The truth is, I wanted to say no. I felt uncomfortable, like I had no story to tell and no place telling the stories I could. Who was I – a white, cisgendered woman who spent most of my life ignorant to the global practice of FGC – to speak on the intersection of the practice and racism? But I didn’t want to disappoint so I agreed. It’s not that I didn’t want to participate, but rather felt I shouldn’t. So, in the days leading up to the workshop, I wracked my brain trying to prepare a story. I asked friends for advice, and family members, too.

The morning of the workshop I had yet to come up with a story – I was anxious, nervous, and really clueless as to what to do. I felt caught between my desire to step up as an intern, and my desire to respect the safe space I had seen Sahiyo work so intentionally to create. Just an hour before the virtual start time, I texted Lara, the Communications Coordinator and also my direct internship supervisor. I told her I was nervous and that I felt uncomfortable inserting myself and my story in a forum meant for those directly affected by FGC. 

Just minutes after reaching out to Lara, I received back a voice message set to a soundtrack of New York City honks and horns. I listened as she told me she understood where I was coming from and encouraged me to participate only to the extent I felt comfortable. But after easing my self-inflicted pressure, she continued to say that she believed I did have a place in the workshop and a story to tell. As an advocate against FGC, she told me, my story was my story no matter how my entry point diverged from the other participants. Ending the message with an offer to hop on the phone to discuss, I readily accepted. 

By the start of the workshop, I had decided that if I were to share in the story circle, it would only be if there was still extra time after the other participants had shared. The workshop began, and I listened in awe as each participant shared their stories – stories about the experiences of nature, of childhood, of immigrating that formed who they are today. I was humbled and inspired as I watched a community form through vulnerability and story.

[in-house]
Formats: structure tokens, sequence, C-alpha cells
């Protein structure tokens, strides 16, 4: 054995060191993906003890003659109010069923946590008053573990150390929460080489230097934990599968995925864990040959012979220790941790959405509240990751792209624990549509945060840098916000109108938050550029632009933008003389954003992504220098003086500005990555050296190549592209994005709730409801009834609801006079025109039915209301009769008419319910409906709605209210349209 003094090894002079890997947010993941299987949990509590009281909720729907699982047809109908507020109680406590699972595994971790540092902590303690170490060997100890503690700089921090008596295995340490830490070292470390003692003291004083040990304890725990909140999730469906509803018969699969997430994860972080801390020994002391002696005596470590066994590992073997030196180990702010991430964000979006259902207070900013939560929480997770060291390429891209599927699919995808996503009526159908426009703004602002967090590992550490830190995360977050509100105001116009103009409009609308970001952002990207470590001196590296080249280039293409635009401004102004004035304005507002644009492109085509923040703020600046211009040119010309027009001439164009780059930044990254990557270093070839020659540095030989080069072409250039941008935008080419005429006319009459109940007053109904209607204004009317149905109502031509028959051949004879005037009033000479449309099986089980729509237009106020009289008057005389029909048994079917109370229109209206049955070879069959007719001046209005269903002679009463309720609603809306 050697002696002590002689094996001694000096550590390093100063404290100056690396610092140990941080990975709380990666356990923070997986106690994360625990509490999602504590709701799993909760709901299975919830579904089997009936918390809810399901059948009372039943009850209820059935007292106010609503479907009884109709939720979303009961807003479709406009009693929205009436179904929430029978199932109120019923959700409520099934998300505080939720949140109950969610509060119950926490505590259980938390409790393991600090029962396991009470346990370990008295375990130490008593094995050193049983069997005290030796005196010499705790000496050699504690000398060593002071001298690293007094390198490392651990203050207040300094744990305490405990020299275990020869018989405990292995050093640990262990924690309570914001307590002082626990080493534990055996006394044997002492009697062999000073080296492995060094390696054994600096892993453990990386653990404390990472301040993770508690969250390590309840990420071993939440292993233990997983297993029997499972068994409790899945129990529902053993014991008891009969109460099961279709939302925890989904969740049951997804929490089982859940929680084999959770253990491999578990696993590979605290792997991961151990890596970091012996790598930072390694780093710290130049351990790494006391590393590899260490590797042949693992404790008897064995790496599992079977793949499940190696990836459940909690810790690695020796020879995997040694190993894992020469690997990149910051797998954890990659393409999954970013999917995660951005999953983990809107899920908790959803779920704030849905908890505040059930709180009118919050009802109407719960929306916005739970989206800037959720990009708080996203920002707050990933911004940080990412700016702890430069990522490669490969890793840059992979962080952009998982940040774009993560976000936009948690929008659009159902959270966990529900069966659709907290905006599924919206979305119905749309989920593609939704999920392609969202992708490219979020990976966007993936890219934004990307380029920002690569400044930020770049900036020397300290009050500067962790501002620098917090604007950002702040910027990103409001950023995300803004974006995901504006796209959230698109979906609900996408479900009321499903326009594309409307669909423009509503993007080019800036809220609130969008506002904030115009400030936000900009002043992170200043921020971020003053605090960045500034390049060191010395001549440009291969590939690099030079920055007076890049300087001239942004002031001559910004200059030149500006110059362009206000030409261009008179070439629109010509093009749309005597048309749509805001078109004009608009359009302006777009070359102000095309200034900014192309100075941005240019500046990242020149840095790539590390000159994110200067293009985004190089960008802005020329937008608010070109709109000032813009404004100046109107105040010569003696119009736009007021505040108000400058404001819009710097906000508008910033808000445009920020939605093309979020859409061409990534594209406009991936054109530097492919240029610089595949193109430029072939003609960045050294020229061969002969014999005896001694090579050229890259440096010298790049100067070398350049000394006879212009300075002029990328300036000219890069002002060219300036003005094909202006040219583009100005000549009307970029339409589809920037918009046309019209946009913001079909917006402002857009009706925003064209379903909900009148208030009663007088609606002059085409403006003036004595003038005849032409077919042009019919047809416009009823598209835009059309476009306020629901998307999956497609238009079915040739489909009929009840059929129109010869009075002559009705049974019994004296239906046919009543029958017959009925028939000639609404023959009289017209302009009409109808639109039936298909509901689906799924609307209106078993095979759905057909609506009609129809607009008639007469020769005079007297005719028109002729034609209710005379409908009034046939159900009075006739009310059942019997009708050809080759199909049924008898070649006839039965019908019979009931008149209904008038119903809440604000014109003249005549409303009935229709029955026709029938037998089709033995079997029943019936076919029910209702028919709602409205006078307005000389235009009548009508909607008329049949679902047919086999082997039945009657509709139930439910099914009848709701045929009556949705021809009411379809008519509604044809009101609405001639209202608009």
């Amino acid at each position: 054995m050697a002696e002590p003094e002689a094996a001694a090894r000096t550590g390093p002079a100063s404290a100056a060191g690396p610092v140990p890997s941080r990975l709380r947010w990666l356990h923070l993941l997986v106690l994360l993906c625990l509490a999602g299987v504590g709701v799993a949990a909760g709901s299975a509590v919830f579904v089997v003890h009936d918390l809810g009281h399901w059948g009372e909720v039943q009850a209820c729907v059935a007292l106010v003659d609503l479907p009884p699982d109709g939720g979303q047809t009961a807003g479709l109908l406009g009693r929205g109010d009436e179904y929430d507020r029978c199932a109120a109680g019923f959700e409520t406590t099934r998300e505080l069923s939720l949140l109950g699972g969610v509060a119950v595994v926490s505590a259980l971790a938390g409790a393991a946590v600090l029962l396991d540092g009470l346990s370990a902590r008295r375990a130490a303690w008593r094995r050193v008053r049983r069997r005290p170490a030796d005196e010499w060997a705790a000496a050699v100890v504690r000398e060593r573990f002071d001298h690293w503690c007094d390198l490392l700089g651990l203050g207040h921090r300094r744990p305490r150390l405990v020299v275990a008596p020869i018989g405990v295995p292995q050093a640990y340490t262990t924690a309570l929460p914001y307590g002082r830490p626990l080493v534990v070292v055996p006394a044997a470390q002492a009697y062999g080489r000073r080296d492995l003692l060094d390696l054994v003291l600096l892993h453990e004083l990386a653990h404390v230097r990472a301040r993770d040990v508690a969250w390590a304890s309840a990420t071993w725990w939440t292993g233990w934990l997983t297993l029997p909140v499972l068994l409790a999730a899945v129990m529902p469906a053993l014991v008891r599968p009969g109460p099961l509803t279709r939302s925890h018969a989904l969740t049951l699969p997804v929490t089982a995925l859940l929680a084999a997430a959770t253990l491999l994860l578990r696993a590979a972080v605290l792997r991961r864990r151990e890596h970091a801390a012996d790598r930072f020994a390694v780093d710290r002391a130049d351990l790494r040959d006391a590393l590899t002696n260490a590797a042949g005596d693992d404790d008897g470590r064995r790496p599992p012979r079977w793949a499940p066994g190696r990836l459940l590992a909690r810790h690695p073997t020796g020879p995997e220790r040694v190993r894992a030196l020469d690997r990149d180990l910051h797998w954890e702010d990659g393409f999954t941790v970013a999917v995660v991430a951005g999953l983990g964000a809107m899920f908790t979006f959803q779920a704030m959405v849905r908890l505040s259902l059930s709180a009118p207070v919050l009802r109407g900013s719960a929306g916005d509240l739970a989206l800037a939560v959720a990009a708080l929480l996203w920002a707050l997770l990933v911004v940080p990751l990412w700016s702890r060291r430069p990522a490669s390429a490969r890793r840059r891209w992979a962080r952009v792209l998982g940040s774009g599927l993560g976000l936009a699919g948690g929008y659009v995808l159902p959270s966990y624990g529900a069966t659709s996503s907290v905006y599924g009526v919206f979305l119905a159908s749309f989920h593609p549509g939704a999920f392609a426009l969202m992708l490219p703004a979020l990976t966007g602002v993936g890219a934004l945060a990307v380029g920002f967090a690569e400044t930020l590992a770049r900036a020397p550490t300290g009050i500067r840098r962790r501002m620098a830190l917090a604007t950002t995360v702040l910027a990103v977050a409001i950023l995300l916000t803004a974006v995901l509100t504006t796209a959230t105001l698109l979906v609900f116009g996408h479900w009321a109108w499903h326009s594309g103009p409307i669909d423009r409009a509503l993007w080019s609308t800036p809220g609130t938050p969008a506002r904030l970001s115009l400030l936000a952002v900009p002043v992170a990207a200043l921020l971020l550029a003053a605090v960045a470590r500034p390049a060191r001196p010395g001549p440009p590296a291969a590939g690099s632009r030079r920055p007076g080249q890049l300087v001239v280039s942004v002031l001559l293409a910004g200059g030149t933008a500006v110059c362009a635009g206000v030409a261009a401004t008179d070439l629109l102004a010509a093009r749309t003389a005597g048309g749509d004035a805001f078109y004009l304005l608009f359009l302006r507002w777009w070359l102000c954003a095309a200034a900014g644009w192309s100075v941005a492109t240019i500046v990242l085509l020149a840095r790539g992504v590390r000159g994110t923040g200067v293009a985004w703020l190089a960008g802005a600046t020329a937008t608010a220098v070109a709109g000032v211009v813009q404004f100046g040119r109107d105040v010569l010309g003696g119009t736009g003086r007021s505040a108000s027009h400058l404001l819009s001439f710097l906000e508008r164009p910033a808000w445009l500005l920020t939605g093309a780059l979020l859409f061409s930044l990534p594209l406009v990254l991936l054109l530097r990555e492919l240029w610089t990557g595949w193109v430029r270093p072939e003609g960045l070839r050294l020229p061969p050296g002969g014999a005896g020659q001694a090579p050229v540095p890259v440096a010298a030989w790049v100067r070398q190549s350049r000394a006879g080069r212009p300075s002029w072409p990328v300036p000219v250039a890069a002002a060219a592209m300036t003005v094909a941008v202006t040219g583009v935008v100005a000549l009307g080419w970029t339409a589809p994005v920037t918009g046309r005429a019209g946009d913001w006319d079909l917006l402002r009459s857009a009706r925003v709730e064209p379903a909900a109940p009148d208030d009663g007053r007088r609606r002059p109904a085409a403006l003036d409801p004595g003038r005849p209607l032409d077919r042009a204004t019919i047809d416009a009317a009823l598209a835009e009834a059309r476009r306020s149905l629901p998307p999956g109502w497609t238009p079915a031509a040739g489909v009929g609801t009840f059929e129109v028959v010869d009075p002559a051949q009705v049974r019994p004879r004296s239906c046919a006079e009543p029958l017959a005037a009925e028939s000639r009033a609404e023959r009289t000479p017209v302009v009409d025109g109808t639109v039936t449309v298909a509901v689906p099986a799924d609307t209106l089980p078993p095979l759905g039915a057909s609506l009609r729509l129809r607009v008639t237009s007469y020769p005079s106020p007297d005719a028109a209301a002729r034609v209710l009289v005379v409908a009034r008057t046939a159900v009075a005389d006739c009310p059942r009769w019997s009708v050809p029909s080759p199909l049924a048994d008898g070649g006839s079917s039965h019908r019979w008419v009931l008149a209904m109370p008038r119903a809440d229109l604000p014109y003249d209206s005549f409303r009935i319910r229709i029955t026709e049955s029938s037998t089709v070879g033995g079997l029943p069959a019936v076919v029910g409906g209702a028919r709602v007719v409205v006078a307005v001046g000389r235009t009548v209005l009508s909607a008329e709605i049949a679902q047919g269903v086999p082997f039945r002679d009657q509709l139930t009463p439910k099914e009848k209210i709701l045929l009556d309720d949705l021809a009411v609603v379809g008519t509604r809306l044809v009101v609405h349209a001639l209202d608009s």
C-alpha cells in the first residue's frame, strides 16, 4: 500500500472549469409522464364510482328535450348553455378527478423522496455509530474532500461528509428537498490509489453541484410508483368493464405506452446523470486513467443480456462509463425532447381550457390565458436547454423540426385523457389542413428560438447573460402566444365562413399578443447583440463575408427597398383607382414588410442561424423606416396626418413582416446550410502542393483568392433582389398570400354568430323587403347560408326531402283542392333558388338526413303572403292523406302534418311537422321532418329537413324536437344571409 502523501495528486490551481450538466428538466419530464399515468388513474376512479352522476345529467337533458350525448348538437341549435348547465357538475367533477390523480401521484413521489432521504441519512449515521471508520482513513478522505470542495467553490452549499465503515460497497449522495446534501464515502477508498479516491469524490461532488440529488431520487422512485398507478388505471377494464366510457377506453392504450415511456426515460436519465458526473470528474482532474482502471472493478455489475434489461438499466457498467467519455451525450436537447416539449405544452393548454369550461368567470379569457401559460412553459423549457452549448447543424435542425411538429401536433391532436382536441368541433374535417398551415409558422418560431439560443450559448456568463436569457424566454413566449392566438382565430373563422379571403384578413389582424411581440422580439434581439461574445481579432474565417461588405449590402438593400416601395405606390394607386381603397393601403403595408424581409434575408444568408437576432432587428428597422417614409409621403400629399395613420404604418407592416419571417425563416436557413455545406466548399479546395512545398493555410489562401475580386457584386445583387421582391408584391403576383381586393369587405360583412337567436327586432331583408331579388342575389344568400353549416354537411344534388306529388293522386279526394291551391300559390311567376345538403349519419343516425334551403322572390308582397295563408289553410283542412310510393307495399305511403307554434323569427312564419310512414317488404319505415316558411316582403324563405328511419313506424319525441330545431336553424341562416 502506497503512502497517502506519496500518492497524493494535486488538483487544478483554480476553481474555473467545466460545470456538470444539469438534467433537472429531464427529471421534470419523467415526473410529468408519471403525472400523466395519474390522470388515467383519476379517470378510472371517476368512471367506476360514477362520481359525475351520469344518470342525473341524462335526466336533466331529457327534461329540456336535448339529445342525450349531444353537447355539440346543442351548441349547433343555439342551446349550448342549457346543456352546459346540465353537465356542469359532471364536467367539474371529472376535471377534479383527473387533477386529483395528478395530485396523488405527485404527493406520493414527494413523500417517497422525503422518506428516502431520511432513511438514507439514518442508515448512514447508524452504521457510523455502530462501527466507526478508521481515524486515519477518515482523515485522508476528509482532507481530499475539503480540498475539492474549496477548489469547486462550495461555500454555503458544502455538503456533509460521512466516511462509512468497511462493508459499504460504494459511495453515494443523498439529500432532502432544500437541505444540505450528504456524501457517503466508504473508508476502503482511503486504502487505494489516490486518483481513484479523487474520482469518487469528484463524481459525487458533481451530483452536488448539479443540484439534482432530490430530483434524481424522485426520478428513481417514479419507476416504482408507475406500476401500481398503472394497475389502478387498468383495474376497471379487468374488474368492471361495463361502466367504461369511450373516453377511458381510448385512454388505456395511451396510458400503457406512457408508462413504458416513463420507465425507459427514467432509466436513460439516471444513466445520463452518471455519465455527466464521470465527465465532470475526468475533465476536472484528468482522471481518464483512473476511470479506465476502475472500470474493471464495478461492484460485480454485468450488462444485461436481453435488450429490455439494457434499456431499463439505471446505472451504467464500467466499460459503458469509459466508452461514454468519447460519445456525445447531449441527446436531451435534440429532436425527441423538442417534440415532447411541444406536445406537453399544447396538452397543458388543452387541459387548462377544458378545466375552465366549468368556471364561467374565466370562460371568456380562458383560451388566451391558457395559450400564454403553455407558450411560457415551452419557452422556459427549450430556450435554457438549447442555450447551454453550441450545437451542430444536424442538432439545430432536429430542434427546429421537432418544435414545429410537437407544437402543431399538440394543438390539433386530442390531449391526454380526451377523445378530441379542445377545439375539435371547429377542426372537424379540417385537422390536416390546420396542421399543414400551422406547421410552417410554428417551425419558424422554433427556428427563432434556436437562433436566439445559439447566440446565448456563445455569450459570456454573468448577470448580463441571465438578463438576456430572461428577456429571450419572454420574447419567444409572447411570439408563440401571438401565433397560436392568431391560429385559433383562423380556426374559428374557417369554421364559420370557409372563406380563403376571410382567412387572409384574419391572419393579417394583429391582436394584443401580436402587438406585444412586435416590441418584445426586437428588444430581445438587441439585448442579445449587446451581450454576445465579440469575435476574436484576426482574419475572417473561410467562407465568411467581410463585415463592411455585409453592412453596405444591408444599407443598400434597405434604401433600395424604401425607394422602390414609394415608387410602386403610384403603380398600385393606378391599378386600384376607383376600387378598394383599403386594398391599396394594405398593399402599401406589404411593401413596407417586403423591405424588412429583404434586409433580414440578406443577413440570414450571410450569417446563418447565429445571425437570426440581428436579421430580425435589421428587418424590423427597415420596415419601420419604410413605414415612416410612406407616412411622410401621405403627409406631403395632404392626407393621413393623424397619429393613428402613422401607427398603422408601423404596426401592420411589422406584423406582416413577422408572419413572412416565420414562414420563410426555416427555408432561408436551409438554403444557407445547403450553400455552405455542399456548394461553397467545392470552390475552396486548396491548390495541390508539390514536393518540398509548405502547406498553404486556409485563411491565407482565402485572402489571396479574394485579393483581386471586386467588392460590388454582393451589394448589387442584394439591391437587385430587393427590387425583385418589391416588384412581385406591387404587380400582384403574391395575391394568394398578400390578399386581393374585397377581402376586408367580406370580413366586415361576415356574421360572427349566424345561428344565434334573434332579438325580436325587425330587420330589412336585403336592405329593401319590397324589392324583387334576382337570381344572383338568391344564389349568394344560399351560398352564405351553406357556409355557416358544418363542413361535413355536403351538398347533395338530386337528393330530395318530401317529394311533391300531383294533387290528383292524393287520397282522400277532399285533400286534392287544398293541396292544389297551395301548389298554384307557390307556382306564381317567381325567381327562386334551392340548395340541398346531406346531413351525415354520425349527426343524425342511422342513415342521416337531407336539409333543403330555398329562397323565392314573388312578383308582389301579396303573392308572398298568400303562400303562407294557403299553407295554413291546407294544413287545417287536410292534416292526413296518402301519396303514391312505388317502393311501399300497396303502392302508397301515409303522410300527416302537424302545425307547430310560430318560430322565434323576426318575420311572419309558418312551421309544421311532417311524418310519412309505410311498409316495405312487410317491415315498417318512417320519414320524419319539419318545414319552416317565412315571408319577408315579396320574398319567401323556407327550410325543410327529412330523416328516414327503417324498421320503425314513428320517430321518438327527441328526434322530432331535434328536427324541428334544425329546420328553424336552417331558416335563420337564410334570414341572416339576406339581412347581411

When there was no one left to go, I made a decision. I spoke up and I told my own story. I spoke of my small town, of my time in middle school, and of who I see myself to be today. I was still scared, but I felt something else: a desire to share, to divulge the same way I had been divulged to, and to honor the community that had taken shape in only a couple of hours. When I reflect, I realized through our stories we found places of unity – ways to both share our complex individuality, and engage in the collective experience of a racialized world – no matter our entry points or backgrounds. We told stories of childhood, our school years, nature, and immigrating. We told stories of bullies and friends, family and strangers.

So, where does this bring me? I will never feign to know what it is like for those affected by FGC to share their often intimate stories of what it means to speak power to silence. But participating in the Intersecting Stories event gave me the slightest glimpse into the strength of so many women who have bravely made themselves vulnerable to protect others. More so, as a participant I witnessed firsthand the magical nature of storytelling – how words weave friendships, trust, and respect.

Conversations with my mom about khatna and betrayal

By Zahara Kagalwalla

I am a chatty person. I call up my best friend and prattle to him even about the most mundane development in my life like the latest teatime snack I gobbled (muesli, definitely a poorly thought out choice). So when I am distressed, there is furor on the phone. Despite my love for babbling and our nine years of friendship, Phiroze did not know about my khatna experience, or female genital cutting, until very recently. I preferred to tuck it away in a corner of my brain because if I don’t acknowledge it, I can avoid processing the trauma.